CACI 462 Strict Liability for Injury Caused by Domestic Animal With Dangerous Propensities—Essential Factual Elements

California Civil Jury Instructions CACI

462 Strict Liability for Injury Caused by Domestic Animal With Dangerous Propensities—Essential Factual Elements

[Name of plaintiff] claims that [name of defendant]’s [insert type of animal] harmed [him/her/nonbinary pronoun] and that [name of defendant] is responsible for that harm.

People who own, keep, or control animals with unusually dangerous natures or tendencies can be held responsible for the harm that their animals cause to others, no matter how carefully they guard or restrain their animals.

To establish [his/her/nonbinary pronoun] claim, [name of plaintiff] must prove all of the following:

1.That [name of defendant] owned, kept, or controlled a [insert type of animal];

2.That the [insert type of animal] had an unusually dangerous nature or tendency;

3.That before [name of plaintiff] was injured, [name of defendant] knew or should have known that the [insert type of animal] had this nature or tendency;

4.That [name of plaintiff] was harmed; and

5.That the [insert type of animal]’s unusually dangerous nature or tendency was a substantial factor in causing [name of plaintiff]’s harm.

Directions for Use

Give this instruction to impose strict liability on an animal owner if the owner knew or should have known that the animal had a dangerous propensity. (See Thomas v. Stenberg (2012) 206 Cal.App.4th 654, 665 [142 Cal.Rptr.3d 24].) There is also strict liability for injuries caused by animals of a type that are inherently dangerous without the need to show the owner’s knowledge of dangerousness. (Baugh v. Beatty (1949) 91 Cal.App.2d 786, 791–792 [205 P.2d 671]; see CACI No. 461, Strict Liability for Injury Caused by Wild Animal—Essential Factual Elements.)

For an instruction on statutory strict liability under the dog-bite statute, see CACI No. 463, Dog Bite Statute (Civ. Code, § 3342)—Essential Factual Elements.

Sources and Authority

“A common law strict liability cause of action may also be maintained if the owner of a domestic animal that bites or injures another person knew or had reason to know of the animal’s vicious propensities. If [defendant] knew or should have known of his dog’s vicious propensities and failed to inform [plaintiff] of such facts, he could be found to have exposed [plaintiff] to an unknown risk and thereby be held strictly liable at common law for her injuries. Under such circumstances, the defense of primary assumption of risk would not bar [plaintiff]’s claim since she could not be found to have assumed a risk of which she was unaware.” (Priebe v. Nelson (2006) 39 Cal.4th 1112, 1115–1116 [47 Cal.Rptr.3d 553, 140 P.3d 848], original italics, internal citations omitted.)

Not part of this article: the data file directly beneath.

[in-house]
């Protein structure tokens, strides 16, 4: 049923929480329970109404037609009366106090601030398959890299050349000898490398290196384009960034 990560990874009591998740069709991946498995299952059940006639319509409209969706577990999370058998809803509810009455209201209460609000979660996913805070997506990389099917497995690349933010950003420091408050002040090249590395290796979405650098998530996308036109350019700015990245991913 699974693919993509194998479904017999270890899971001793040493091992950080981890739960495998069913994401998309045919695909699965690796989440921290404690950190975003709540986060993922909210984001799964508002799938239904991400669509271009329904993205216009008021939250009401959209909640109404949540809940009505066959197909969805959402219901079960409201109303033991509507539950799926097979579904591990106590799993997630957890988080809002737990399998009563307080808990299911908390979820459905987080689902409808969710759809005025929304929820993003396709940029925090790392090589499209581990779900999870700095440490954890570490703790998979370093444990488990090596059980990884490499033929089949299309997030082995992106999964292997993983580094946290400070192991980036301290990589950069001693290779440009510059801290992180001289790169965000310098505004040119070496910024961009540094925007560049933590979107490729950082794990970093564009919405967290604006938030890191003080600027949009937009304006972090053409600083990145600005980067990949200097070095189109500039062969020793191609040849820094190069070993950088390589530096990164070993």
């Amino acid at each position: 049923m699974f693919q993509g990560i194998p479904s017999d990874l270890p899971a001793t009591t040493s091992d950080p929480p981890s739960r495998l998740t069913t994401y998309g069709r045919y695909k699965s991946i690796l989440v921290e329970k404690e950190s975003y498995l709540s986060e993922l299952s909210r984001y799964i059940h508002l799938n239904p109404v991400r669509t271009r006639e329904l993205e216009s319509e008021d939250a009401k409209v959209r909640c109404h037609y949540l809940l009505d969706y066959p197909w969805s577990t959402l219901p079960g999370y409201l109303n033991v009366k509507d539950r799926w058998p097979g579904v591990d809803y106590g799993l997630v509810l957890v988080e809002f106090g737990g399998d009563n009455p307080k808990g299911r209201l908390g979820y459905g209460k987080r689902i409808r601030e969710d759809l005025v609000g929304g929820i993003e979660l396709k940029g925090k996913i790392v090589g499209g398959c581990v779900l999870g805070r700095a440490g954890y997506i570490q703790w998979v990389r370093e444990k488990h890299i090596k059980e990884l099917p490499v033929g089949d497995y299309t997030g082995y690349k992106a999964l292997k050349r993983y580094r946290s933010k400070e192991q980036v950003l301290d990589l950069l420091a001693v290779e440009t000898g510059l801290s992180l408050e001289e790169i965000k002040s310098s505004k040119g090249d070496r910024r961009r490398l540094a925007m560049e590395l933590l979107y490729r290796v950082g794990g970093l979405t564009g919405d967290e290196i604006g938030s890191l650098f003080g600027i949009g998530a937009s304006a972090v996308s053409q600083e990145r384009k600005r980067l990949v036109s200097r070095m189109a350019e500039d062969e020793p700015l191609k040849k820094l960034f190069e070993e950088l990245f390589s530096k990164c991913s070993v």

“The doctrine of strict liability for harm done by animals has developed along two separate and independent lines: (1) Strict liability for damages by trespassing livestock, and (2) strict liability apart from trespass (a) for damages by animals of a species regarded as inherently dangerous, and (b) for damages by animals of a species not so regarded but which, in the particular case, possess dangerous propensities which were or should have been known to the possessor.” (Thomassupra, 206 Cal.App.4th at p. 665.)

“California has long followed the common law rule of strict liability for harm done by a domestic animal with known vicious or dangerous propensities abnormal to its class.” (Drake v. Dean (1993) 15 Cal.App.4th 915, 921 [19 Cal.Rptr.2d 325].)

Any propensity that is likely to cause injury under the circumstances is a dangerous or vicious propensity within the meaning of the law. (Talizin v. Oak Creek Riding Club (1959) 176 Cal.App.2d 429, 437 [1 Cal.Rptr. 514].)

The question of whether a domestic animal is vicious or dangerous is ordinarily a factual one for the jury. (Heath v. Fruzia (1942) 50 Cal.App.2d 598, 601 [123 P.2d 560].)

“ ‘The gist of the action is not the manner of keeping the vicious animal, but the keeping him at all with knowledge of the vicious propensities. In such instances the owner is an insurer against the acts of the animal, to one who is injured without fault, and the question of the owner’s negligence is not in the case.’ ” (Hillman v. Garcia-Ruby (1955) 44 Cal.2d 625, 626 [283 P.2d 1033], internal citations omitted.)

“The absolute duty to restrain the dog could not be invoked unless the jury found, not only that the dog had the alleged dangerous propensity, but that defendants knew or should have known that it had.” (Hillman, supra, 44 Cal.2d at p. 628.)

“[N]egligence may be predicated on the characteristics of the animal which, although not abnormal to its class, create a foreseeable risk of harm. As to those characteristics, the owner has a duty to anticipate the harm and to exercise ordinary care to prevent the harm.” (Drake, supra, 15 Cal.App.4th at p. 929.)

“It is well settled in cases such as this (the case involved a bull) that the owner of an animal, not naturally vicious, is not liable for an injury done by it, unless two propositions are established: 1. That the animal in fact was vicious, and 2. That the owner knew it.” (Mann v. Stanley (1956) 141 Cal.App.2d 438, 441 [296 P.2d 921].)

Secondary Sources

6 Witkin, Summary of California Law (11th ed. 2017) Torts, §§ 1575–1588 et seq.
California Tort Guide (Cont.Ed.Bar 3d ed.) §§ 3.3–3.6
1 Levy et al., California Torts, Ch. 6, Strict Liability for Injuries Caused by Animals, §§ 6.01–6.10 (Matthew Bender)
3 California Forms of Pleading and Practice, Ch. 23, Animals: Civil Liability, § 23.33 (Matthew Bender)
1 California Civil Practice: Torts, §§ 2:20–2:21 (Thomson Reuters)